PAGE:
Pediatricians are sending a warning to parents to avoid giving fruit juice to their children until they’re at least a year old, according to new guidelines from the American Academy of Pediatrics, published Monday.
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In the report, doctors say the new recommendation is based on rising rates of obesity and concerns about tooth decay in kids. Instead, they recommend parents offer whole fruits, which contain fiber that slows down the absorption of sugar in the body and make kids feel fuller than juice.
“Parents may perceive fruit juice as healthy, but it is not a good substitute for fresh fruit and just packs in more sugar and calories,” said Melvin B. Heyman, M.D., and fellow of the American Academy of Pediatrics (FAAP), who co-authored the statement.
“Small amounts in moderation are fine for older kids, but are absolutely unnecessary for children under 1,” he adds.
This isn’t the first time the Academy sent a warning about fruit juice. Previously in 2001, the AAP advised parents to wait until a child reached at least six months old to give them juice, but has since decided to bump up the age due to growing health concerns in younger kids.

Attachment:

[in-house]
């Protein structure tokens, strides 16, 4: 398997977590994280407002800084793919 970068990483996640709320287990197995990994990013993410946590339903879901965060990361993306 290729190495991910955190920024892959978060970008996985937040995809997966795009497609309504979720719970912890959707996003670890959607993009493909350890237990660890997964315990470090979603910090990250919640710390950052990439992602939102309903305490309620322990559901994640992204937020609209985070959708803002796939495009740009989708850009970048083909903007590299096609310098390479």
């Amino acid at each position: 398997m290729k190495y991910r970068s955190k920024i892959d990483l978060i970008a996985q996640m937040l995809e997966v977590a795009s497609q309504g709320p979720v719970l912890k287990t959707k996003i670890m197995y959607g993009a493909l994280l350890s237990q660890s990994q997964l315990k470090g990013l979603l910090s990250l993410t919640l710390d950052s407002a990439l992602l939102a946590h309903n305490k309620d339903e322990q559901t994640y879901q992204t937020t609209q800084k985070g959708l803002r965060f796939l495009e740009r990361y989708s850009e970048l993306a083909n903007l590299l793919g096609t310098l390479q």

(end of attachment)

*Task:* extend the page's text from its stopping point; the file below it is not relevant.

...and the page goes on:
"We couldn't really see any reason why juice was still part of the potential recommendation for 6- to 12-month-old kids," said Dr. Steven A. Abrams, chairman of the Department of Pediatrics at the Dell Medical School at the University of Texas, and co-author of the policy statement. "We recommend breastfeeding or formula in that age group, and there really isn't any need or beneficial role for juice, so we kind of made that adjustment."
The Juice Products Association tells FOX Business that they also agree with new guidelines and “juice manufacturers are aligned with AAP’s recommendations regarding fruit juice consumption by infants.”
However Carol Freysinger, executive director of Juice Products Association, does say that children who drink fruit juice actually end up eating more whole fruit than children who don’t.
“Additional research shows that the average child does not over consume juice and that children who drink juice have better overall diet quality. The U.S. Dietary Guidelines for Americans classify one serving of 100% fruit juice as equivalent to one serving of whole fruit. One-hundred-percent fruit juice is a nutrient dense beverage, and when incorporated as a complement to whole fruit in the diet for children older than one year, helps to improve fruit intake, especially among populations with limited access to fresh fruit,” Freysinger says.
In terms of portion, the new guidelines advise that toddlers ages 1-3 should only have up to a half-cup per day (4oz), and children ages 4-6 up to three-quarters cup per day (6oz). Additionally, children and teens ages 7-18 should only drink one cup per day (8oz).
According to data from the Centers for Disease Control and Prevention, between 2003 and 2010, only 40% of kids were getting their recommended daily servings of fruits per day, which is one to two cups, depending on age, gender and level of activity.